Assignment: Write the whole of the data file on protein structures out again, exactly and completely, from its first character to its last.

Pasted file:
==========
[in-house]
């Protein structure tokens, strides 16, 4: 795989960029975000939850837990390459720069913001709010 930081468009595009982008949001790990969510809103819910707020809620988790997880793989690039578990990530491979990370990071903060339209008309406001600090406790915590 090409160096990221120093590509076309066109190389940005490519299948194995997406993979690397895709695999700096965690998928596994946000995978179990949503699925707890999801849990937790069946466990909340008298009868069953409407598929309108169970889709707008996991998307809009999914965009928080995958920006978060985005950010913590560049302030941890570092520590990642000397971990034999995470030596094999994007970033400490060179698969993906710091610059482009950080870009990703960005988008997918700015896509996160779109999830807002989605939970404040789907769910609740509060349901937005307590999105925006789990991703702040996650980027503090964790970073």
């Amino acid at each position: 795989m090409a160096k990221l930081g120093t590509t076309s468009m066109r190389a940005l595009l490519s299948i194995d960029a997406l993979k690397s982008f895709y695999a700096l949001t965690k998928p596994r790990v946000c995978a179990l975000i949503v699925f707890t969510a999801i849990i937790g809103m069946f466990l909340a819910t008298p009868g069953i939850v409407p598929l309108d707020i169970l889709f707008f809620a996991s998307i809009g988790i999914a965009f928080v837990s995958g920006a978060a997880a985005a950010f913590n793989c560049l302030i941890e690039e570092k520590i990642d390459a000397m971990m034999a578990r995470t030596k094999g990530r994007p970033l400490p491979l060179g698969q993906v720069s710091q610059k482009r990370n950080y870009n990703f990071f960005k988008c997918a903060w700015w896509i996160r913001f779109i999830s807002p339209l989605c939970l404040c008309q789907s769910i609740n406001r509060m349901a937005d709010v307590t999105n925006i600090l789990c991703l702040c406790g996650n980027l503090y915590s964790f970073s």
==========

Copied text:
[in-house]
């Protein structure tokens, strides 16, 4: 795989960029975000939850837990390459720069913001709010 930081468009595009982008949001790990969510809103819910707020809620988790997880793989690039578990990530491979990370990071903060339209008309406001600090406790915590 090409160096990221120093590509076309066109190389940005490519299948194995997406993979690397895709695999700096965690998928596994946000995978179990949503699925707890999801849990937790069946466990909340008298009868069953409407598929309108169970889709707008996991998307809009999914965009928080995958920006978060985005950010913590560049302030941890570092520590990642000397971990034999995470030596094999994007970033400490060179698969993906710091610059482009950080870009990703960005988008997918700015896509996160779109999830807002989605939970404040789907769910609740509060349901937005307590999105925006789990991703702040996650980027503090964790970073």
């Amino acid at each position: 795989m090409a160096k990221l930081g120093t590509t076309s468009m066109r190389a940005l595009l490519s299948i194995d960029a997406l993979k690397s982008f895709y695999a700096l949001t965690k998928p596994r790990v946000c995978a179990l975000i949503v699925f707890t969510a999801i849990i937790g809103m069946f466990l909340a819910t008298p009868g069953i939850v409407p598929l309108d707020i169970l889709f707008f809620a996991s998307i809009g988790i999914a965009f928080v837990s995958g920006a978060a997880a985005a950010f913590n793989c560049l302030i941890e690039e570092k520590i990642d390459a000397m971990m034999a578990r995470t030596k094999g990530r994007p970033l400490p491979l060179g698969q993906v720069s710091q610059k482009r990370n950080y870009n990703f990071f960005k988008c997918a903060w700015w896509i996160r913001f779109i999830s807002p339209l989605c939970l404040c008309q789907s769910i609740n406001r509060m349901a937005d709010v307590t999105n925006i600090l789990c991703l702040c406790g996650n980027l503090y915590s964790f970073s």